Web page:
California Department of Corrections and Rehabilitation will not meet deadline to reduce prison population

5:43 PM, Aug 13, 2012   |    comments
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SACRAMENTO, CA - Even after being ordered by the U.S. Supreme Court to reduce its prison population, the California Department of Corrections and Rehabilitation admits it probably won't be able to meet the mandate of 137.5 percent of capacity by the June 2013 deadline.

There are roughly 6,000 to 8,000 more inmates in the system that need to be moved. Instead, the agency will ask to raise the cap to 145 percent, defending the move by saying it's not the number that counts.

"We are making great progress towards improving the quality of health care in the prison system and that's really what the federal courts were interested in." CDCR spokesperson Jeffrey Callison said.

California's prison system is famously overcrowded, so much so, inmates die because they couldn't see a doctor. Reducing the prison population was seen as a way to bring healthcare up to Constitutional standards.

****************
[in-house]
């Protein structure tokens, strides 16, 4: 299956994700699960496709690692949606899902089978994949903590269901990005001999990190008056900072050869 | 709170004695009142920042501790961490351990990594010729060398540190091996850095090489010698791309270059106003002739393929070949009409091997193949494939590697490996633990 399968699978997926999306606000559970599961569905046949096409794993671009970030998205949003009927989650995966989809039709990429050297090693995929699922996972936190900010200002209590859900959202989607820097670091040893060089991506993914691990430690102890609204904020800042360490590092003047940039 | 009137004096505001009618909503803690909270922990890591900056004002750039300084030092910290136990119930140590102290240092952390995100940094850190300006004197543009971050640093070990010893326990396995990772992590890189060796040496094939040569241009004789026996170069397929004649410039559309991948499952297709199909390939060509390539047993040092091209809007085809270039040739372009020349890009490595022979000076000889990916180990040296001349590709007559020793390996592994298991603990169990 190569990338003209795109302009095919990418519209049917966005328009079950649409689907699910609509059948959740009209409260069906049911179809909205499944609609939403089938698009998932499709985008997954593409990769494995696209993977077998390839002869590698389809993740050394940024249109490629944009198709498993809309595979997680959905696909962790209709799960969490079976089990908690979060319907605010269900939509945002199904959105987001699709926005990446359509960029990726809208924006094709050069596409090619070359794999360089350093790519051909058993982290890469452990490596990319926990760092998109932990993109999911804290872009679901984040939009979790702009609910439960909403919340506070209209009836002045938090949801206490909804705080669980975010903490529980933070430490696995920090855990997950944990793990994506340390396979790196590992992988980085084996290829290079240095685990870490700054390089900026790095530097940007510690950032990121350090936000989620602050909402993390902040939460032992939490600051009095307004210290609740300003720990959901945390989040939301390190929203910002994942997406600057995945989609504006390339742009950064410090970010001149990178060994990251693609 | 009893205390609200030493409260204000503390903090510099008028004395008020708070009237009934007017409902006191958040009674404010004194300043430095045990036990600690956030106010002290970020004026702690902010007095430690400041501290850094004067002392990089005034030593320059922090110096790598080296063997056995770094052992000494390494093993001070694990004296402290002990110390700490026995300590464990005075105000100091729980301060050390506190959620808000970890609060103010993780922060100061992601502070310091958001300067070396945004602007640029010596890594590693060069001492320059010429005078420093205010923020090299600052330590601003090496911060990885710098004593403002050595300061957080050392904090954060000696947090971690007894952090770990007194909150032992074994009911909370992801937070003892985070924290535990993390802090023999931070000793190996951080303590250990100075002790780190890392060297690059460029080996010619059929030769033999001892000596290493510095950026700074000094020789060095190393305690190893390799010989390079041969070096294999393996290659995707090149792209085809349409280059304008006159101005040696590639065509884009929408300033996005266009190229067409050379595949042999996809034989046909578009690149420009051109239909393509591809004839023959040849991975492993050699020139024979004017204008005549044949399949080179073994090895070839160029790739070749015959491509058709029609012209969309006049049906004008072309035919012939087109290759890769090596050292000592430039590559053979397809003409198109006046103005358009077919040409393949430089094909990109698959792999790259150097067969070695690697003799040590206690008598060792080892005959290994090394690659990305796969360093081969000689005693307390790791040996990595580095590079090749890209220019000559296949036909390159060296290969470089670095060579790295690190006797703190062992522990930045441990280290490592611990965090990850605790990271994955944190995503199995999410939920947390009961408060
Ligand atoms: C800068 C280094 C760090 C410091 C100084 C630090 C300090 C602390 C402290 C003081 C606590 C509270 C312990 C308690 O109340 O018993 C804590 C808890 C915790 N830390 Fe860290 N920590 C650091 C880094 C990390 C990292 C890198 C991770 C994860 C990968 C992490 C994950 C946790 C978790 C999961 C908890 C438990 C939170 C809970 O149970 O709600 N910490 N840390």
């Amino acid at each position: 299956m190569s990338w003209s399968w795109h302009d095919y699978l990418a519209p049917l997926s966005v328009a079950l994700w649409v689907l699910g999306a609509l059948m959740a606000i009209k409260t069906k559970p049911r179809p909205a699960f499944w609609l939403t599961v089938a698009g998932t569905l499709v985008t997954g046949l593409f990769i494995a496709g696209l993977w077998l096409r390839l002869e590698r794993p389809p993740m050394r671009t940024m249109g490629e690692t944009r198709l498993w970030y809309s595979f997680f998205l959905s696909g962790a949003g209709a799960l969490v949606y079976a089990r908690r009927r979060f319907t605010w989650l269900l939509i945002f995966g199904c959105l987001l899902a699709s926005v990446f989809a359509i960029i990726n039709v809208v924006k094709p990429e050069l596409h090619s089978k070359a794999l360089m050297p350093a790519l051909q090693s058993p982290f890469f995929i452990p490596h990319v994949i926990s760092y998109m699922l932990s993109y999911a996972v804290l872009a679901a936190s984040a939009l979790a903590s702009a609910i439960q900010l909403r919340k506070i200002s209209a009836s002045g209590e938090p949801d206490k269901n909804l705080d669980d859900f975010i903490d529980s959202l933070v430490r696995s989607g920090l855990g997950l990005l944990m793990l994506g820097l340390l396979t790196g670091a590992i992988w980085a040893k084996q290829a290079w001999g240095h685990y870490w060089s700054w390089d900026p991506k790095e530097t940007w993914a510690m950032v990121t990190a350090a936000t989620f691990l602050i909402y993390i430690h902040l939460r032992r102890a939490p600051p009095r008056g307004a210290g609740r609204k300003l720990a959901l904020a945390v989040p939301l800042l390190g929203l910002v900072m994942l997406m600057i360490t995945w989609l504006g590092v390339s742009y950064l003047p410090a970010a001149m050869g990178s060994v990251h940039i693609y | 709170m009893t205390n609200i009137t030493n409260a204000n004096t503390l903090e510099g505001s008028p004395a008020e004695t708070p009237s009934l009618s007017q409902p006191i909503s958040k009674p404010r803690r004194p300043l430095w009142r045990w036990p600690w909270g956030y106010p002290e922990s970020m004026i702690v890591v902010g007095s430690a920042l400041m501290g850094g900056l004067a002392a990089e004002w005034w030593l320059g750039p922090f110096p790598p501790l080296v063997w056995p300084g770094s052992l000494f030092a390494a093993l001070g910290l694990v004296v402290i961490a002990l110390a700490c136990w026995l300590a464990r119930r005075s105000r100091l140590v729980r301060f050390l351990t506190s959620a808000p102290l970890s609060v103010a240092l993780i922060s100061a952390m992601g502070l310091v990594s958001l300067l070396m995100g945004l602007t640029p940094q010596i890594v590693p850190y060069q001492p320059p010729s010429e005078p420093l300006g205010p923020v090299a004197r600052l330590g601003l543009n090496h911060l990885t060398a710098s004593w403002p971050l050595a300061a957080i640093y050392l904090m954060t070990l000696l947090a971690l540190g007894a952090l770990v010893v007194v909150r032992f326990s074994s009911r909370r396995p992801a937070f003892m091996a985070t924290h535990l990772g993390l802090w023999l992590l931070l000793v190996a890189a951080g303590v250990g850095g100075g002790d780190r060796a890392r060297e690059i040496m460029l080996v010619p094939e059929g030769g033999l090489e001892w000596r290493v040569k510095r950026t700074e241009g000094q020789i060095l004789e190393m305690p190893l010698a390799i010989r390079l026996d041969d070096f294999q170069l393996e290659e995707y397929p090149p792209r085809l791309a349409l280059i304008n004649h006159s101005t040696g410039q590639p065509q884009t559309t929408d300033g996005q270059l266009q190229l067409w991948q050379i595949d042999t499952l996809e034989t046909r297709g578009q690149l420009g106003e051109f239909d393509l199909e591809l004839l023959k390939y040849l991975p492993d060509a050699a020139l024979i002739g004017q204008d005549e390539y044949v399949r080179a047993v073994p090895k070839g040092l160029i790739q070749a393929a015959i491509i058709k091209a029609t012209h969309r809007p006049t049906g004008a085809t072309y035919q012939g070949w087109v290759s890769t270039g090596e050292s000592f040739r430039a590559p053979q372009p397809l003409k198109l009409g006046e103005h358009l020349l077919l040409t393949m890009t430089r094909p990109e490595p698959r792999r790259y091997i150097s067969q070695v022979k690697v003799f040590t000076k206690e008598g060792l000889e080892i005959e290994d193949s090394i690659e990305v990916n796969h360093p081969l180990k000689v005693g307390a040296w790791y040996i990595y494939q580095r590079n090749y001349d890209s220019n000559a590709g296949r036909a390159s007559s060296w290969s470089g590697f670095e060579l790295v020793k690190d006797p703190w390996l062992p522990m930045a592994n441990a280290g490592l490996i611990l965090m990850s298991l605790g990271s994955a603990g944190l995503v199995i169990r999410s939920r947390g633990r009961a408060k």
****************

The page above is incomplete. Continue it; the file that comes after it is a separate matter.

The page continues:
The fact that the state can't bring the numbers down angers the attorney representing prisoners.

"Even after they lose, even after the U.S. Supreme Court affirms a ruling saying reduce the population to about 110,000 prisoners, the state still keeps fighting it," Prison Law Office spokesperson Don Specter said.

Gov. Jerry Brown's re-alignment plan began sending low-level criminals to county jail instead of prison last fall isn't relieving overcrowding enough. Specter said one answer stands out, give out more good time credit, which critics call "early release."

"Scientific materials show that cutting a few months off a prisoners' sentence doesn't affect public safety one bit," Specter said.

Crime Victims Action Alliance thinks the federal government will order early release. The group points out residents are already paying the price of sending low level criminals to the county. It will only get worse under an early release order.

"Crime is on the rise, violent crime and property crime," Crime Victims Action Alliance spokesperson Christine Ward said. "Now we're going to have more people coming out into our communities that really shouldn't be here. Early release ... it's going to be huge!"

By Nannette Miranda


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